The New Broadcasting Ethos and Motivations for Interactive Technology Use in a Nigerian Radio Station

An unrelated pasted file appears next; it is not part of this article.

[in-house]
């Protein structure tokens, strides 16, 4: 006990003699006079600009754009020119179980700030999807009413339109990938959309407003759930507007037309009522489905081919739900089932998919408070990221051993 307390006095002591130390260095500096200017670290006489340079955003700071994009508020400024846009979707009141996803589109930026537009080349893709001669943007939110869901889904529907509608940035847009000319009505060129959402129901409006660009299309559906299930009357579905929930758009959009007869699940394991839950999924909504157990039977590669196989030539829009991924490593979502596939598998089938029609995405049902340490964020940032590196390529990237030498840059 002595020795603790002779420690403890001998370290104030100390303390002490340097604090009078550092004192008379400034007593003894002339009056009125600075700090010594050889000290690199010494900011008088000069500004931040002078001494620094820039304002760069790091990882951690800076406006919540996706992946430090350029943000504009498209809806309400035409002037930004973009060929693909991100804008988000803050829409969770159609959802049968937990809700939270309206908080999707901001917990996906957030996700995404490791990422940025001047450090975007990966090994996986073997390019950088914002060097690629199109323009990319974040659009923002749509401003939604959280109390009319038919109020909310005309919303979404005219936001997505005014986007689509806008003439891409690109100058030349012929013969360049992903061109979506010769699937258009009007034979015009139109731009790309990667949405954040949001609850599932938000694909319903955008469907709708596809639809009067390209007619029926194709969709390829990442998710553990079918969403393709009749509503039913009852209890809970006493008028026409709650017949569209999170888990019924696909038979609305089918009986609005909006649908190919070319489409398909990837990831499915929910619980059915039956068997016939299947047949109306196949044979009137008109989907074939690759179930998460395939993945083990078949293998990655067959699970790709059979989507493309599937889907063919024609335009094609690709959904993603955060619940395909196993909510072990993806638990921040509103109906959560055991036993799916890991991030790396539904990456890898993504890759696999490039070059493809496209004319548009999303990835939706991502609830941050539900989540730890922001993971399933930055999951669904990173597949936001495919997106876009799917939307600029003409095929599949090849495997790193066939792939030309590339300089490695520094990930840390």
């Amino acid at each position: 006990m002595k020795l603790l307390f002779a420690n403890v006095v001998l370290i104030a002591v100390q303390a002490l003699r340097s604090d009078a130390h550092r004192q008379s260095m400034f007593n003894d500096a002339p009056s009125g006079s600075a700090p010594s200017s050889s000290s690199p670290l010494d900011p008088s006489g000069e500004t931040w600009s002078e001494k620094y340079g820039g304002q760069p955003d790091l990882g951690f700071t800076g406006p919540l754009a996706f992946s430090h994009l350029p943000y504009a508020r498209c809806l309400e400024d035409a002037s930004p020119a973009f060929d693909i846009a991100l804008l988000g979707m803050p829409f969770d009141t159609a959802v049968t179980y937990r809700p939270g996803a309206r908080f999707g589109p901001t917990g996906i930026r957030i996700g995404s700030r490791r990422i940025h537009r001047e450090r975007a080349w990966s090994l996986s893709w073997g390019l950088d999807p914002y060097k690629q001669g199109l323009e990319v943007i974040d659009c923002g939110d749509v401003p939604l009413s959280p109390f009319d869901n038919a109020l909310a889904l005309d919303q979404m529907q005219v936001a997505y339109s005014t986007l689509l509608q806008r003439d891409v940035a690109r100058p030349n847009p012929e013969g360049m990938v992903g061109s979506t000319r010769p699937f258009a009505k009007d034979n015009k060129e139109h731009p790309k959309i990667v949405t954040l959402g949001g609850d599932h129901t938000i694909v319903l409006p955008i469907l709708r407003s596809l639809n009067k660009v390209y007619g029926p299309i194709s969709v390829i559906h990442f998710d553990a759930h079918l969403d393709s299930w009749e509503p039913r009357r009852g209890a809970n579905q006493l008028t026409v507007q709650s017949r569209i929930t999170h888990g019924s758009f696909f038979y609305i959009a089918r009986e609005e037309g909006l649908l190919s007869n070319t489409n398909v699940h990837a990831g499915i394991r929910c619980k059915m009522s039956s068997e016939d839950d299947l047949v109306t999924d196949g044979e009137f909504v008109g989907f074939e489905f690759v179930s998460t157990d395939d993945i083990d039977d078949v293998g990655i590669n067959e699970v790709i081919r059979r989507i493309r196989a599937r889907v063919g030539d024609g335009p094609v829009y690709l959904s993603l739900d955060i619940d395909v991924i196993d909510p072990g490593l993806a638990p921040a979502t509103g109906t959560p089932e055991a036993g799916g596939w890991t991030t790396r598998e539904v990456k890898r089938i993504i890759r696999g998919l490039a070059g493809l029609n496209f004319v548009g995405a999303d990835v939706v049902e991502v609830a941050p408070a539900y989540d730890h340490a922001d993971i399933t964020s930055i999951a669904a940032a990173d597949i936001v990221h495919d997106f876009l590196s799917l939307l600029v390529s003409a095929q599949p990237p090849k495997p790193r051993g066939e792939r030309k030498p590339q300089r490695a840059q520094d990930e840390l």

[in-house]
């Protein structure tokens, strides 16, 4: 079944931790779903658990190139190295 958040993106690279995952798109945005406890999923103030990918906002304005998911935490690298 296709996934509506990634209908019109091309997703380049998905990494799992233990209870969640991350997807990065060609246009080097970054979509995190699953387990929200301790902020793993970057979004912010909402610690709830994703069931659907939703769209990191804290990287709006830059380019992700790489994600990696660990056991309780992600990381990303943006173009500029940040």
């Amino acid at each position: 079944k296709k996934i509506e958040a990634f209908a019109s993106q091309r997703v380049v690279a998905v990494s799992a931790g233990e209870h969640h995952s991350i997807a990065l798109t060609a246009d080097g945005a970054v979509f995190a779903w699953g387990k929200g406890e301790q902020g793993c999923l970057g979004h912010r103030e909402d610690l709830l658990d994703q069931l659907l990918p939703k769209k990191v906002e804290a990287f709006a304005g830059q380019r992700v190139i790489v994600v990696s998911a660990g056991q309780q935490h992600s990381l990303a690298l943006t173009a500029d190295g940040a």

I examine in this study what constitute the motivations/gratifications for the pervasiveness of interactive technology (mobile phone and Internet) use for participatory programming among broadcast journalists. A survey was modelled after similar studies on motivations for citizen journalism (Jack, 2009), against extant theoretical frameworks of technology adoption, including adaptive structuration and uses and gratification theories. A matrix was also constructed to pre-test what constitute the motivations/gratifications for the use of interactive technology in the production of dissemination of participatory programming. Hence, broadcast journalists in a purposively selected FM radio station in southwest Nigeria were sampled. Findings showed that broadcast journalists’ motivation to use interactive technology for participatory programming is geared toward information dissemination. In achieving this, broadcast journalists rely more on text-based (quasi-synchronous) new media platforms rather than a more convenient but costlier voice call channel to act the social responsibility (information dissemination and mobilization) roles. Poor telecom connectivity is a significant threat. The study, while contributing to the current discourse on the convergence of radio, also practically advances the concept of participatory communication and newsroom technology adoption beyond the theoretical and speculative dimensions.